Copyright Fair Use Laws
The Copyright Act of 1976 (the copyright laws of the United States) gives the creator of a work five exclusive rights:
the right to make reproductions of the work;
the right to publically display the work;
the right to publically perform the work;
the right to distribute the work; and
the right to make or authorize derivative works based on the original
Generally, when someone who has not received the permission of the creator exercises one of those rights, that person is infringing on the rights of the creator and can be liable for copyright infringement. However, the Copyright Act includes some defenses. There are exemptions from the infringement provisions, along with “statutory licenses,” which allow an infringer to pay a set fee for the use of the material, even without specific permission. One of the broader defenses, however, is fair use.
What is Copyright Fair Use?
The fair use provision is meant to promote discussion, commentary, and education regarding works otherwise covered by copyright law. Essentially, it allows users of a copyrighted work to argue that their use is not infringement because it does not create the kind of threat to a creator’s right to be compensated for his work that copyright law protects. For example, fair use generally allows things like parody, or quotation in an editorial to facilitate commentary. Fair use is codified in the Copyright Act through a set of four factors the court will balance to determine if the use of the work is fair or should be penalized as infringement.
What is considered Fair Use?
The Copyright Act indicates that fair use applies to “criticism, comment, news reporting, teaching (including multiple copies for classroom use), scholarship, or research,” but there is no category of use that is automatically fair under the law. There is a myth that all noncommercial use is fair use, which is not true. All uses are subject to a four-factor balancing test.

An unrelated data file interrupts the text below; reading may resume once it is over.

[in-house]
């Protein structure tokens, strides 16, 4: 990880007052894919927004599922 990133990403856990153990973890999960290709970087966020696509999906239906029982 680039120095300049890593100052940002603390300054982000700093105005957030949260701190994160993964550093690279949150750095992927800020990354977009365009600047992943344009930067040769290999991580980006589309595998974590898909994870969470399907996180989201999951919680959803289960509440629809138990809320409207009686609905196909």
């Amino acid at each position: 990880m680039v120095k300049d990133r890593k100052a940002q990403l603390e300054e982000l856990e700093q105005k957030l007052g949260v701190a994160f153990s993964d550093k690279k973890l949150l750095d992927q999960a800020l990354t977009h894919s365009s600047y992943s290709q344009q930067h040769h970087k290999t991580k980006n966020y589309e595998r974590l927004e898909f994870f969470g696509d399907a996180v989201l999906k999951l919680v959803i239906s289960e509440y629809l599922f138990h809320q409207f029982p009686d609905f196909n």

The four factors that the Copyright Act directs courts to consider are:
the purpose and character of the use (including whether it is commercial and whether the derivative work is transformative);
the nature of the work (i.e. whether it is fiction or non-fiction);
the amount of the work used in relation to the whole; and
whether the derivative work can replace the original work in the market.
While the commercial nature of the use is important, whether the use transforms the work is often a sticking point for the court. The Supreme Court has indicated that a use is more likely to be fair if it transforms the purpose or meaning of the work. For example, a parody song made about a toy franchise has a purpose of commentary about the social effects of the toy, rather than the toy’s original purpose of entertaining children. However, the courts have stated that the work used should be the subject of the parody, rather than the vehicle for parody of an unrelated subject.
Courts are also sensitive to the possibility of the allegedly infringing work being a substitute for the original work in the market, so that the copyright holder would lose income or the ability to exploit his own work. This threat grows as more of the original work is used. Therefore, uses that incorporate all or most of the work without significant transformation can run the risk
The Fair Use Defense
If you are the subject of a challenge from a copyright holder and believe that you have the right to use the work under the fair use provision, you should consult with a copyright attorney right away to determine whether you can take advantage of the fair use defense. Alternatively, if someone is using your work, you should consult with an attorney before taking any steps to stop the use, because the possibility of a successful fair use defense can affect whether the investment in a lawsuit is worth it.